Sun and Moon (and clouds)

In Buffalo, the eclipse was simultaneously an astonishingly powerful and deeply disappointing experience. Clouds were in the forecast all along, but for the last several days, local meteorologists were constantly offering up reasons for optimism…which turned to “Sorry, we’re not clearing out until after totality, bummer, but it’ll still get dark and stuff.”

I know these folks don’t control the weather, but for all the technology and scientific expertise they have, it sometimes seems that their ability to offer up any kind of reliable forecast has been whittled down to timeframes measured in hours, or even minutes. I know some people around here were lucky enough to get enough of a view of totality to get a photo or two, but I wasn’t that lucky; all I caught of totality was a brief glimpse, maybe half a second.

Those four minutes or so of darkness, though? They were amazing. Truly, astonishingly amazing. For every cynic out there who has been saying things like “It’s just like at night, what’s the big deal,” I can’t say it any other way than to simply say, “It’s not just like night.” There was something qualitatively different about those four minutes…in how quickly they plunged over us, in how the flocks of gulls in the parking lot across the street went mad, in how everything in my circadian-rhythm loving body was screaming, “This isn’t right.” I can see how eclipses were terrifying moments for humans, for millennia, before we learned what they are and how to predict them and thus rendered them a thing of wonder.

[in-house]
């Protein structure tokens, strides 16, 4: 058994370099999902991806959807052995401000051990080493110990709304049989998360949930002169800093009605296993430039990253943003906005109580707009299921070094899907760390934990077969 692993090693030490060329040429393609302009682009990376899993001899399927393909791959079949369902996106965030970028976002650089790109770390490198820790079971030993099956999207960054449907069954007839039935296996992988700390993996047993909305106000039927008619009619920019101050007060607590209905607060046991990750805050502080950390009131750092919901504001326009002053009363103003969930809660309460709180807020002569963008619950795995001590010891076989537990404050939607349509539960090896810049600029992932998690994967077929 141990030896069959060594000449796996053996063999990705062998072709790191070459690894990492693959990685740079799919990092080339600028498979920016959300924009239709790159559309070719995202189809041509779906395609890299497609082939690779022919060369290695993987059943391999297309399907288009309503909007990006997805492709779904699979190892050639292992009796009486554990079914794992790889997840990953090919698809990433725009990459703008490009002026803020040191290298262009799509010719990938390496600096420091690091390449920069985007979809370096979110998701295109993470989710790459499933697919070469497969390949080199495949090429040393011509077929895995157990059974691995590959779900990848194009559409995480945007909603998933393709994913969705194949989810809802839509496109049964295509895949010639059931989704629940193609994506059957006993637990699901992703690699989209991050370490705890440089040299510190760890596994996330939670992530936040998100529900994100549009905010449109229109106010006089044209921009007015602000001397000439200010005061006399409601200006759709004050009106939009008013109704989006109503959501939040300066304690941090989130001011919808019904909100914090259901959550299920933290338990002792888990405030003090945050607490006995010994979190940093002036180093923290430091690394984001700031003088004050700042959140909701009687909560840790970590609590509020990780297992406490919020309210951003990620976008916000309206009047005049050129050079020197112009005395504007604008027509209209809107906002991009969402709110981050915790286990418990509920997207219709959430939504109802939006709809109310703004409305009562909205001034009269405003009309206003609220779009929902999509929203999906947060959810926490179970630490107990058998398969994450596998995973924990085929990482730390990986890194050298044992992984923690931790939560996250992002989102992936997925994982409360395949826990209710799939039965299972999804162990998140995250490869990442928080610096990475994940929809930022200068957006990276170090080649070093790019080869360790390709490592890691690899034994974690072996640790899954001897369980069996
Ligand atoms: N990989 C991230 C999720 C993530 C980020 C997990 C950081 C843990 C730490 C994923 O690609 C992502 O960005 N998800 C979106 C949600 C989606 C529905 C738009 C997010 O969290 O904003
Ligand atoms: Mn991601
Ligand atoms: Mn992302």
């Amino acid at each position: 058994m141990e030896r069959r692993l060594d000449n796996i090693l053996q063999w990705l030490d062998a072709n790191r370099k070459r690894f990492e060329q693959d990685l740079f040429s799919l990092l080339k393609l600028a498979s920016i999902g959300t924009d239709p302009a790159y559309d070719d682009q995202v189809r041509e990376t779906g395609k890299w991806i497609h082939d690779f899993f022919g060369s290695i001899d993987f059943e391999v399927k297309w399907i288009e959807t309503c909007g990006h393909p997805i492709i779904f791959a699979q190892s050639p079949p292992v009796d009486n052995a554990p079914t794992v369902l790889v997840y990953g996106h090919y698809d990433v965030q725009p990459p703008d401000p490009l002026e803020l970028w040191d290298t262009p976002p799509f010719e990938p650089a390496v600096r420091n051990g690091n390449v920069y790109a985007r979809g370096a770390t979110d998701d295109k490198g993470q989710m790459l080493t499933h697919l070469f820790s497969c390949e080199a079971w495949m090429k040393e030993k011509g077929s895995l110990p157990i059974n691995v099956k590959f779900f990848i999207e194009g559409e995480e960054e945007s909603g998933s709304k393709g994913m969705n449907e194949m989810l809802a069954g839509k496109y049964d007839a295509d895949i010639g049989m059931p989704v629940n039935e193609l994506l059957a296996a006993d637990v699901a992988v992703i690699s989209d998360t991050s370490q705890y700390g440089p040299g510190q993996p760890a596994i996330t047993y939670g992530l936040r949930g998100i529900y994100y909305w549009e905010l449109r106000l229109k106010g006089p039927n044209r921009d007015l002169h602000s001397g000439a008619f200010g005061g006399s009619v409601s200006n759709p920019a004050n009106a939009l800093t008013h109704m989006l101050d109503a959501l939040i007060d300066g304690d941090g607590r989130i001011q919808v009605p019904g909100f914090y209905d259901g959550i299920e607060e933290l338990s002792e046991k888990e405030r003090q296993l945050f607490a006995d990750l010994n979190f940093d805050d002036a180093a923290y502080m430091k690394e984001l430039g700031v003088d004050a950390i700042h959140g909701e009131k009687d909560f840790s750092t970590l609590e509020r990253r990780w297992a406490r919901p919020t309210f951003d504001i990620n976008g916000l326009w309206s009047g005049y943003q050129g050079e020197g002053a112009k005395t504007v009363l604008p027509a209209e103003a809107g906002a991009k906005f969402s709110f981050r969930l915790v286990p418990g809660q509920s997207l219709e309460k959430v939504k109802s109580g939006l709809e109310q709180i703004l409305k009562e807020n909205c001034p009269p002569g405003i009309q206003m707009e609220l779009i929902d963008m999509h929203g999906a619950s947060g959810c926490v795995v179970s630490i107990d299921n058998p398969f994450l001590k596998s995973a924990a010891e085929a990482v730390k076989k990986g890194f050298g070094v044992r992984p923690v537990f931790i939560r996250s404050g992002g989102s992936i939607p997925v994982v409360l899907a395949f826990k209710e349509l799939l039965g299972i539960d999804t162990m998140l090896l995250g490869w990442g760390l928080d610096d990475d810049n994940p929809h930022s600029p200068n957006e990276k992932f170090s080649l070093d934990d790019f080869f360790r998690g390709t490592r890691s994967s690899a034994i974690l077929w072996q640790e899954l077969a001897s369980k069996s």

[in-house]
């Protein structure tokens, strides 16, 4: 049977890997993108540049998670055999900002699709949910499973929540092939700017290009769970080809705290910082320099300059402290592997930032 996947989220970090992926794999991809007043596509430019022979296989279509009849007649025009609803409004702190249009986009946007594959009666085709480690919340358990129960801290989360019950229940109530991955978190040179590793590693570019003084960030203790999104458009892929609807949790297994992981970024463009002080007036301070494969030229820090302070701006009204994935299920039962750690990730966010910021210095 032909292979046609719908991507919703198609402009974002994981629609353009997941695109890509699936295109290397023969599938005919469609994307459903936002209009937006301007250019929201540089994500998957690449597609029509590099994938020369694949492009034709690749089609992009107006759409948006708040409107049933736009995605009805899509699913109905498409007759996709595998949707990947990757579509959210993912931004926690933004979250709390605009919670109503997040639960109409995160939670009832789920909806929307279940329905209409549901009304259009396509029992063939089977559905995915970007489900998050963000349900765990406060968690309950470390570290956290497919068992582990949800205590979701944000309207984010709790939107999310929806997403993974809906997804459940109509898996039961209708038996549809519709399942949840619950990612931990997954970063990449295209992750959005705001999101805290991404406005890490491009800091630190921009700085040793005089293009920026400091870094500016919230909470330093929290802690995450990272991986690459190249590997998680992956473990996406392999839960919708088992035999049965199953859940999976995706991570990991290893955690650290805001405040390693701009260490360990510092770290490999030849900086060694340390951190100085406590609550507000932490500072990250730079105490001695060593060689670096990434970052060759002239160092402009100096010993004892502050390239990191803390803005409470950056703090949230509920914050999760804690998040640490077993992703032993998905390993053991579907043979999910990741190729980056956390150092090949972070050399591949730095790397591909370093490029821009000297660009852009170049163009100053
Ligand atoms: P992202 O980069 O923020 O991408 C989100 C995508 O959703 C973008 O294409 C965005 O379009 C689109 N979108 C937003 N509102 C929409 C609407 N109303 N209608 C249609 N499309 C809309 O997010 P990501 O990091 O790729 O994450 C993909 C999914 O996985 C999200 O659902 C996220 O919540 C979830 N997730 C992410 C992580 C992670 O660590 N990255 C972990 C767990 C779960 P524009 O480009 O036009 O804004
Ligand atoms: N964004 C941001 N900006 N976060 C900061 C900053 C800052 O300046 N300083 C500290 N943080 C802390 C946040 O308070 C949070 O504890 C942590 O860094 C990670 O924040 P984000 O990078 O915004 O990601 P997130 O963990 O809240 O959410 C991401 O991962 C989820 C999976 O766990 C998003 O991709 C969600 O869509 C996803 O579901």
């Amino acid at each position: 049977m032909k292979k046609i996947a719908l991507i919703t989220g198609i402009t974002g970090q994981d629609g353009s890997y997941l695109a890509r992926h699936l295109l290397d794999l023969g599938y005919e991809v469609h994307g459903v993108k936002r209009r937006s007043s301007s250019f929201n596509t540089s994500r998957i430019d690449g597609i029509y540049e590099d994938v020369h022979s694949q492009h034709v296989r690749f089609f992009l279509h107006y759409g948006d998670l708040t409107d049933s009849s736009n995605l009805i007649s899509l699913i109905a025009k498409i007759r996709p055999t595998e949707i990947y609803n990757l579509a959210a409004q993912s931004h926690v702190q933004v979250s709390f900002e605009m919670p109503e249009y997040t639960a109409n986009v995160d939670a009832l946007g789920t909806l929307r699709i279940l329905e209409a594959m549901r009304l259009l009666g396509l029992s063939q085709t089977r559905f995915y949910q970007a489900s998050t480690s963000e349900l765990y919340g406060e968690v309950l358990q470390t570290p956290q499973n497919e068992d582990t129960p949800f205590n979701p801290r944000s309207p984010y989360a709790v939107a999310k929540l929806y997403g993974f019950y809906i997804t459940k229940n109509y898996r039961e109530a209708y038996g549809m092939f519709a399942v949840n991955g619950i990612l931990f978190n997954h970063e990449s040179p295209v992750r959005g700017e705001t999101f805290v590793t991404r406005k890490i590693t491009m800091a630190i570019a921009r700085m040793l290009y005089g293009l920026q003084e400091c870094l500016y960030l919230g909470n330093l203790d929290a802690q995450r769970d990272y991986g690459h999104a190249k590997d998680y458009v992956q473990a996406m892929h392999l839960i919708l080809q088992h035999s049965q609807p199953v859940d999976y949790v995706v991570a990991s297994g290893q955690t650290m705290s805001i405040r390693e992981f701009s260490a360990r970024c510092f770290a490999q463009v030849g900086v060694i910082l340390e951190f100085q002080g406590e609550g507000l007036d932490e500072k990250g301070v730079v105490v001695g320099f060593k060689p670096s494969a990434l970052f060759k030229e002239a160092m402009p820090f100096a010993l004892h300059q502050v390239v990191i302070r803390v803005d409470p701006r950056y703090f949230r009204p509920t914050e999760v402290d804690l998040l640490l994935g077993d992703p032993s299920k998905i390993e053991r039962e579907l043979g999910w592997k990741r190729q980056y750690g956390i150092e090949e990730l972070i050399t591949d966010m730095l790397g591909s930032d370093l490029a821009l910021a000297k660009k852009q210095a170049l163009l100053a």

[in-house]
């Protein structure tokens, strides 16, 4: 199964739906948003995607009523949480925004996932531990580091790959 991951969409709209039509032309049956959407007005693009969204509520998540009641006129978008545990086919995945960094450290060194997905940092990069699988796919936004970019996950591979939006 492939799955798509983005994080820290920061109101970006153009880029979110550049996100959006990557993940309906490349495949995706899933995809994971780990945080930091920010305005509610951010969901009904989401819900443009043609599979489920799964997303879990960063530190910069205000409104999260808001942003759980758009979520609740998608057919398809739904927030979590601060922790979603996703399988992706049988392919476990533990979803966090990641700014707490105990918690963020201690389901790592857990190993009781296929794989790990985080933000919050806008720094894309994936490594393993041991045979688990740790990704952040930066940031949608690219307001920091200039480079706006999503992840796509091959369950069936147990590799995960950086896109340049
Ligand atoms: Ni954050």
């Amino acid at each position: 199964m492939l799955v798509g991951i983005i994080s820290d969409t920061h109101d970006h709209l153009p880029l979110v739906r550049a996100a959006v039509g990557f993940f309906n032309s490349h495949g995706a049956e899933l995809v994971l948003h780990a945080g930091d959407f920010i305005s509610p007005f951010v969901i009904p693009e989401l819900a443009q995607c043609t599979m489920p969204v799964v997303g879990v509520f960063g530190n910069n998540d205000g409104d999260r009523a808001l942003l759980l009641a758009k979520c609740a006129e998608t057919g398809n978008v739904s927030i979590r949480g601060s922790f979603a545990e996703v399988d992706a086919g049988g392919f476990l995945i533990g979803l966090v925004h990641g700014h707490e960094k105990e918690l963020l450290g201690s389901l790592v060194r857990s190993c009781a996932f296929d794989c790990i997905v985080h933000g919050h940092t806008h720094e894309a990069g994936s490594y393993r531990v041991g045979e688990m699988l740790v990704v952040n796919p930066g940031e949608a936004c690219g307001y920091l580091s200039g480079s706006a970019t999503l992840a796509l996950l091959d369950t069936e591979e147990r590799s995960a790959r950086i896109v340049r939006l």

There were other feelings, too. I couldn’t help thinking of Mom and how she would have loved to make it to today. She loved the sky and celestial happenings. I remember going to see if we could spot Halley’s Comet back in 1986, and she loved the Perseid meteor shower. She would often send me emails: “Go outside tonight and look at the moon because Venus and Mars are going to be right by it.” She would have been amazed by today, even if she would have been really annoyed by, as she would almost certainly have phrased it, “all these goddamned clouds”.

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